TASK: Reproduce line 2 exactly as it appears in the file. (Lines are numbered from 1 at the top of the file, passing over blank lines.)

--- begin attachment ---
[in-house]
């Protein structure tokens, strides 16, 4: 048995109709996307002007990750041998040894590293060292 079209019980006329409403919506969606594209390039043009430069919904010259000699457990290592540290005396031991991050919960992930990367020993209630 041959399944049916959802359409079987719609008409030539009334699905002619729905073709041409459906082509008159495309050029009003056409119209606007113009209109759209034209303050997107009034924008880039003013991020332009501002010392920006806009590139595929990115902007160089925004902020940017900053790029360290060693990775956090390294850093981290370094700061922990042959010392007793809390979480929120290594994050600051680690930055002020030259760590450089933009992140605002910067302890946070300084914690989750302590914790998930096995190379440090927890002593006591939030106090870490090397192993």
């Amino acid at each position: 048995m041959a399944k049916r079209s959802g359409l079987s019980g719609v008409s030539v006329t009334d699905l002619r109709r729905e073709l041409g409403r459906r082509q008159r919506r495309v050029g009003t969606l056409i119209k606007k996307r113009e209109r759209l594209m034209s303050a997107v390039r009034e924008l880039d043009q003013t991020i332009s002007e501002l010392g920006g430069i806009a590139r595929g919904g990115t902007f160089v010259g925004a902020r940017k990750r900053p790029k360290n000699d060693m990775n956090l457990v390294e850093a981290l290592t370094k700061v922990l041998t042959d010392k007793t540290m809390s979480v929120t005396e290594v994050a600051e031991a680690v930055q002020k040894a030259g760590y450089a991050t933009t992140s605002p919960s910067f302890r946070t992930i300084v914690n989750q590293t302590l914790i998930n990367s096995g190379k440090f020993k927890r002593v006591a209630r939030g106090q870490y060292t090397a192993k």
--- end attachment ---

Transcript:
């Protein structure tokens, strides 16, 4: 048995109709996307002007990750041998040894590293060292 079209019980006329409403919506969606594209390039043009430069919904010259000699457990290592540290005396031991991050919960992930990367020993209630 041959399944049916959802359409079987719609008409030539009334699905002619729905073709041409459906082509008159495309050029009003056409119209606007113009209109759209034209303050997107009034924008880039003013991020332009501002010392920006806009590139595929990115902007160089925004902020940017900053790029360290060693990775956090390294850093981290370094700061922990042959010392007793809390979480929120290594994050600051680690930055002020030259760590450089933009992140605002910067302890946070300084914690989750302590914790998930096995190379440090927890002593006591939030106090870490090397192993």